Last May, the UAE Cabinet announced a number of amendments to current residency laws, a move that has created a stir in the country’s real estate market, with a number of property experts predicting that the regulatory changes could have a positive impact on the sector.
According to the changes, residency visas of up to 10 years will be available for key professional workers, including doctors and engineers and their families. Furthermore, foreign investors establishing businesses in the country will also be offered 10-year residency visas, while companies will be allowed to own 100% of their businesses in the UAE. Top students graduating from university will also have options to reside in the Emirates, the announcement added.
The roll-out of long-term residency visas could be a game changer for the real estate industry, says Faisal Durrani, partner and head of Research at Cluttons. He says that the landmark announcement is the clearest indication yet that the UAE government is committed to delivering an economic future that relies on human capital, rather than oil.
“Longevity of residence for expats is going to be a game changer as the population’s historically transient nature gives way to semi-permanency,” he explains. “The move will clearly go some way to stemming the loss of human talent from the UAE and will also contribute to more stable and sustainable demand for residential and commercial property from domestic buyers. This privileged group of expats will undoubtedly feel a greater sense of belonging, which will facilitate the emergence of stronger and deeper communities.”
Moe Abeidat, chief technology officer at Property Monitor talks about understanding what the changes mean.
What sort of impact do you anticipate these changes of law will have on the existing stock of real estate and foreign investment?
The recent changes will contribute to reducing transience in Dubai and help bring higher certainty and confidence to the market overall. Limitations of foreign ownership within Dubai have historically been deterrents to individual and institutional investors.
With the introduction of 100% non-free zone ownership, along with longer term skilled and student visas, Dubai will likely elevate its competitive edge against other global players, which could potentially help draw and retain serious talents in Dubai, contributing to a significant positive evolution to the economy overall.
What sectors of the real estate market do you think will see the biggest shifts?
Eventually, and when past the current market landscape, residential real estate will continue to develop to accommodate the growth in the longer term population. Global higher education will likely continue to be attracted towards Dubai and bring with it a solid ability to fuel long term talent to the market. Commercial and industrial real estate will also likely be positively impacted with this growth, as it is aimed to attract global players to the region.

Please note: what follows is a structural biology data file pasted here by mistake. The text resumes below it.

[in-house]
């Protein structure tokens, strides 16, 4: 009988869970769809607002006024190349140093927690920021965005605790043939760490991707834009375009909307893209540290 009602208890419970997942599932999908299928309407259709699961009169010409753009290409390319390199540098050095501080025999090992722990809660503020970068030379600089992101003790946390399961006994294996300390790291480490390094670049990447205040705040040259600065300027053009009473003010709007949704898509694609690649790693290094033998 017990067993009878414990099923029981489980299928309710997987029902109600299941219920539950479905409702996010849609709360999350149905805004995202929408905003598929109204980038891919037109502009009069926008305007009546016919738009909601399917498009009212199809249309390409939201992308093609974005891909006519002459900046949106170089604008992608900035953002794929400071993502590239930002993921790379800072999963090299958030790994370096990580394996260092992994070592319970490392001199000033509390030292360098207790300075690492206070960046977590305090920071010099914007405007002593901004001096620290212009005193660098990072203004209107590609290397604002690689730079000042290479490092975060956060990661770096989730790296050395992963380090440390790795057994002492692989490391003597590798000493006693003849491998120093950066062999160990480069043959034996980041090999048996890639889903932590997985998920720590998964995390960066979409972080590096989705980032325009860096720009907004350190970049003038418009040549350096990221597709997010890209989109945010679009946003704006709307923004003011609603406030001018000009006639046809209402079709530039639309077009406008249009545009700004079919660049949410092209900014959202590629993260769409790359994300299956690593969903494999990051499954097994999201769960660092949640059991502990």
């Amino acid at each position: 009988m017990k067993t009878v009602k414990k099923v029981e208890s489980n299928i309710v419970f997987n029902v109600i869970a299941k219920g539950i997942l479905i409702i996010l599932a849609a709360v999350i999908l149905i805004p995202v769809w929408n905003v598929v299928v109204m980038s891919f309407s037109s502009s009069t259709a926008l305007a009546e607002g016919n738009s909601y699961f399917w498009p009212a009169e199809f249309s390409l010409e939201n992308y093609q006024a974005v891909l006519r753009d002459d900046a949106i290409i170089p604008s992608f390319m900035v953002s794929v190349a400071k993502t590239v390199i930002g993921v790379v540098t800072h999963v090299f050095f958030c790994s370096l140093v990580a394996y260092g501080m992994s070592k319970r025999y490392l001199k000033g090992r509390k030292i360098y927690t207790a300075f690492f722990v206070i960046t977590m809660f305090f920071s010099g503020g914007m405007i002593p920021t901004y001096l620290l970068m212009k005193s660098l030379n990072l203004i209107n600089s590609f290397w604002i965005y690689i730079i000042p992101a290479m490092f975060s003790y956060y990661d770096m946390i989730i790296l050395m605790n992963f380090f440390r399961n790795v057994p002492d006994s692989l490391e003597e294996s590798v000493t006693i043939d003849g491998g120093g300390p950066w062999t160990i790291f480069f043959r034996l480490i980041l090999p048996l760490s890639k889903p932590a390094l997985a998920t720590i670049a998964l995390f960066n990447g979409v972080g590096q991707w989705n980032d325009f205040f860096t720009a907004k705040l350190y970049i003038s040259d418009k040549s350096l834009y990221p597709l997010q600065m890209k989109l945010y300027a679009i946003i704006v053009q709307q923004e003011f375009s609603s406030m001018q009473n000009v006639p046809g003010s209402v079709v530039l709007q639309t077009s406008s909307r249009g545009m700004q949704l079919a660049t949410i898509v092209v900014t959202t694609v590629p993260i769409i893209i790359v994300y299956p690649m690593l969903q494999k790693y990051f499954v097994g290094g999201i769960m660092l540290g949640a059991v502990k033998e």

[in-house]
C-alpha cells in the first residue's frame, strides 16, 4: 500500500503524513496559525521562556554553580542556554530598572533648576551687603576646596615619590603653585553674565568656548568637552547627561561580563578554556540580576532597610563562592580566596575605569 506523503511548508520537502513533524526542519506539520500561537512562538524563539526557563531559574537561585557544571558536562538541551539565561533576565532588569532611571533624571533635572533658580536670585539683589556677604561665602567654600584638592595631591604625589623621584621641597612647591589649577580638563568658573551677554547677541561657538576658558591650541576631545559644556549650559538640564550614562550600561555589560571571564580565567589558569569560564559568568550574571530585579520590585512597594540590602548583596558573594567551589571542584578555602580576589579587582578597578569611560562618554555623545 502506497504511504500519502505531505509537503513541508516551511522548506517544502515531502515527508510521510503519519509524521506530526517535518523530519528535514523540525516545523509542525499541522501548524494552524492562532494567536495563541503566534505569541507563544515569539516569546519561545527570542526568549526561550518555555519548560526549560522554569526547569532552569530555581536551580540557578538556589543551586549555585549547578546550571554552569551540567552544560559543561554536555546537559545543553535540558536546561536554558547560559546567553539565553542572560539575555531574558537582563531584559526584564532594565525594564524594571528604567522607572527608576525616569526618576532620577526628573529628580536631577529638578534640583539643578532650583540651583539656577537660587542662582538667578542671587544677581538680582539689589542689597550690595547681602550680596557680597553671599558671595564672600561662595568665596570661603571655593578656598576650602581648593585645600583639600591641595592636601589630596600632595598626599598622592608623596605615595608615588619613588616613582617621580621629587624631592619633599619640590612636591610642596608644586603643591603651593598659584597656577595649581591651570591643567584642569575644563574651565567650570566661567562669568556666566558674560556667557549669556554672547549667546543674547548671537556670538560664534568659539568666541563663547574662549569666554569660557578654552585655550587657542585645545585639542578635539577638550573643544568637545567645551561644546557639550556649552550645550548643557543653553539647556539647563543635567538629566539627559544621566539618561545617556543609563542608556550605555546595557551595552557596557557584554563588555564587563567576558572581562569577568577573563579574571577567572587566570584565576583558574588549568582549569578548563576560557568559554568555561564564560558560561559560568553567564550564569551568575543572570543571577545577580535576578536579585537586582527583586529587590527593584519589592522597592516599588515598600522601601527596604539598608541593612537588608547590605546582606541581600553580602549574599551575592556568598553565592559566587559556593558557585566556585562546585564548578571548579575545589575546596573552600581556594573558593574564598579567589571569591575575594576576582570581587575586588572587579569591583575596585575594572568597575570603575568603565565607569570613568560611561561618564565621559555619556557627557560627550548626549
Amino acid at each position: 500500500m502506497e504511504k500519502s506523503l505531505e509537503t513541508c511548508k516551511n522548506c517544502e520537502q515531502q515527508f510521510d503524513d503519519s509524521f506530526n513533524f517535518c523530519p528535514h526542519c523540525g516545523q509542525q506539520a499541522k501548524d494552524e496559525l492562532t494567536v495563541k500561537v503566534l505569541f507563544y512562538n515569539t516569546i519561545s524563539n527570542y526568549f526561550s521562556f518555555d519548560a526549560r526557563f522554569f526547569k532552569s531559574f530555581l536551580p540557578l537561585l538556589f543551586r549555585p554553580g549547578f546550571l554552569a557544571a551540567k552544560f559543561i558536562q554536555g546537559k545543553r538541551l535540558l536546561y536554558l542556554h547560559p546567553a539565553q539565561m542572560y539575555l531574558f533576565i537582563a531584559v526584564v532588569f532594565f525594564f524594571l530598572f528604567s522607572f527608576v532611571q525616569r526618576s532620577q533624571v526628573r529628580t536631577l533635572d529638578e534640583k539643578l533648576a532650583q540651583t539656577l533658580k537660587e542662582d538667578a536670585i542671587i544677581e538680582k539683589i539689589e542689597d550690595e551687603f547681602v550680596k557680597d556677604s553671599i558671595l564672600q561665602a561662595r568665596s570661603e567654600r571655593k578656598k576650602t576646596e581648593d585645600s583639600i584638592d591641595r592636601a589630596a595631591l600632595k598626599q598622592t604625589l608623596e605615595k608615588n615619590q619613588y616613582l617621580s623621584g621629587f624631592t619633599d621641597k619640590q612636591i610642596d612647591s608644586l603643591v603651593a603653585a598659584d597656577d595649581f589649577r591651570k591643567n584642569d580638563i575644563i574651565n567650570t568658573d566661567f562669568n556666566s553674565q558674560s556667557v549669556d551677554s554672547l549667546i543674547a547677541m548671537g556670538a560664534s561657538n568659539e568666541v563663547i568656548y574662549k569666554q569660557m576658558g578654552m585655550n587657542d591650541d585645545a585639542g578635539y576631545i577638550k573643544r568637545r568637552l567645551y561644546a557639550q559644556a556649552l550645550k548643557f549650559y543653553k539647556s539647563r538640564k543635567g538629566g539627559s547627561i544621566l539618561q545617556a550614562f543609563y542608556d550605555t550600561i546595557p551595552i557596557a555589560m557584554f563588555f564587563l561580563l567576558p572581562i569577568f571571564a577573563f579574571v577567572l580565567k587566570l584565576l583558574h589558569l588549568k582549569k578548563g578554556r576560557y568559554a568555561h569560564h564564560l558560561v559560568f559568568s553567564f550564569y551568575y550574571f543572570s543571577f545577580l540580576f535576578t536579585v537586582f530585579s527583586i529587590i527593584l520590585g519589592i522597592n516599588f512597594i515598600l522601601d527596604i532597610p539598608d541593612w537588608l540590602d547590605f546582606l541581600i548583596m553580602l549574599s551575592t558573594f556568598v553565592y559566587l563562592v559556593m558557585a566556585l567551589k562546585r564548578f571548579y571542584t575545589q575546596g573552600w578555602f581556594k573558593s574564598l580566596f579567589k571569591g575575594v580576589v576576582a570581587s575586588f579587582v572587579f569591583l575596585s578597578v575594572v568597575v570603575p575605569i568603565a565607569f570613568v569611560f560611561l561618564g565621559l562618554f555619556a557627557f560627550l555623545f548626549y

Will we see an increase in buying transactions in the affordable housing segment?
It is very likely that the market will see an increase in buying transactions in the affordable housing market. Long term employment and business prospects, beyond what was previously known as an average two-year transient cycle of residency, will help shift the mindset of residents from renting to building equity and buying into real estate. A 10-year cycle is a long enough cycle in real estate terms to witness appreciation if the price of acquisition is right.
Do you think developers will be changing or adapting their construction and sales strategies in response to these changes?
I think there is a good opportunity for developers to evolve their strategies to encourage home ownership in Dubai. We are seeing some developers offering rent-to-own type plans which provide an alternative to one of the major obstacles in home buying, where buyers are currently required to pay at least 25% down payment towards mortgages.
If priced correctly, this can have a positive impact on encouraging home ownership. Also, more innovative and sustainable construction specifications will be encouraged and harmonious to the potential upcoming growth of innovation in Dubai instigated by these changes.
What else can the government do to encourage investment in real estate?
The government can continue their ongoing efforts towards data transparency to encourage prospective foreign investors and end users to buy into the market, along with overall incentives to manage cost of acquisition in terms of fees, as well as continued and increased regulation over developers and brokers to carry on building and fostering trust in the market. There is also an opportunity for banks to revisit their mortgage affordability.
By Gavin Davids
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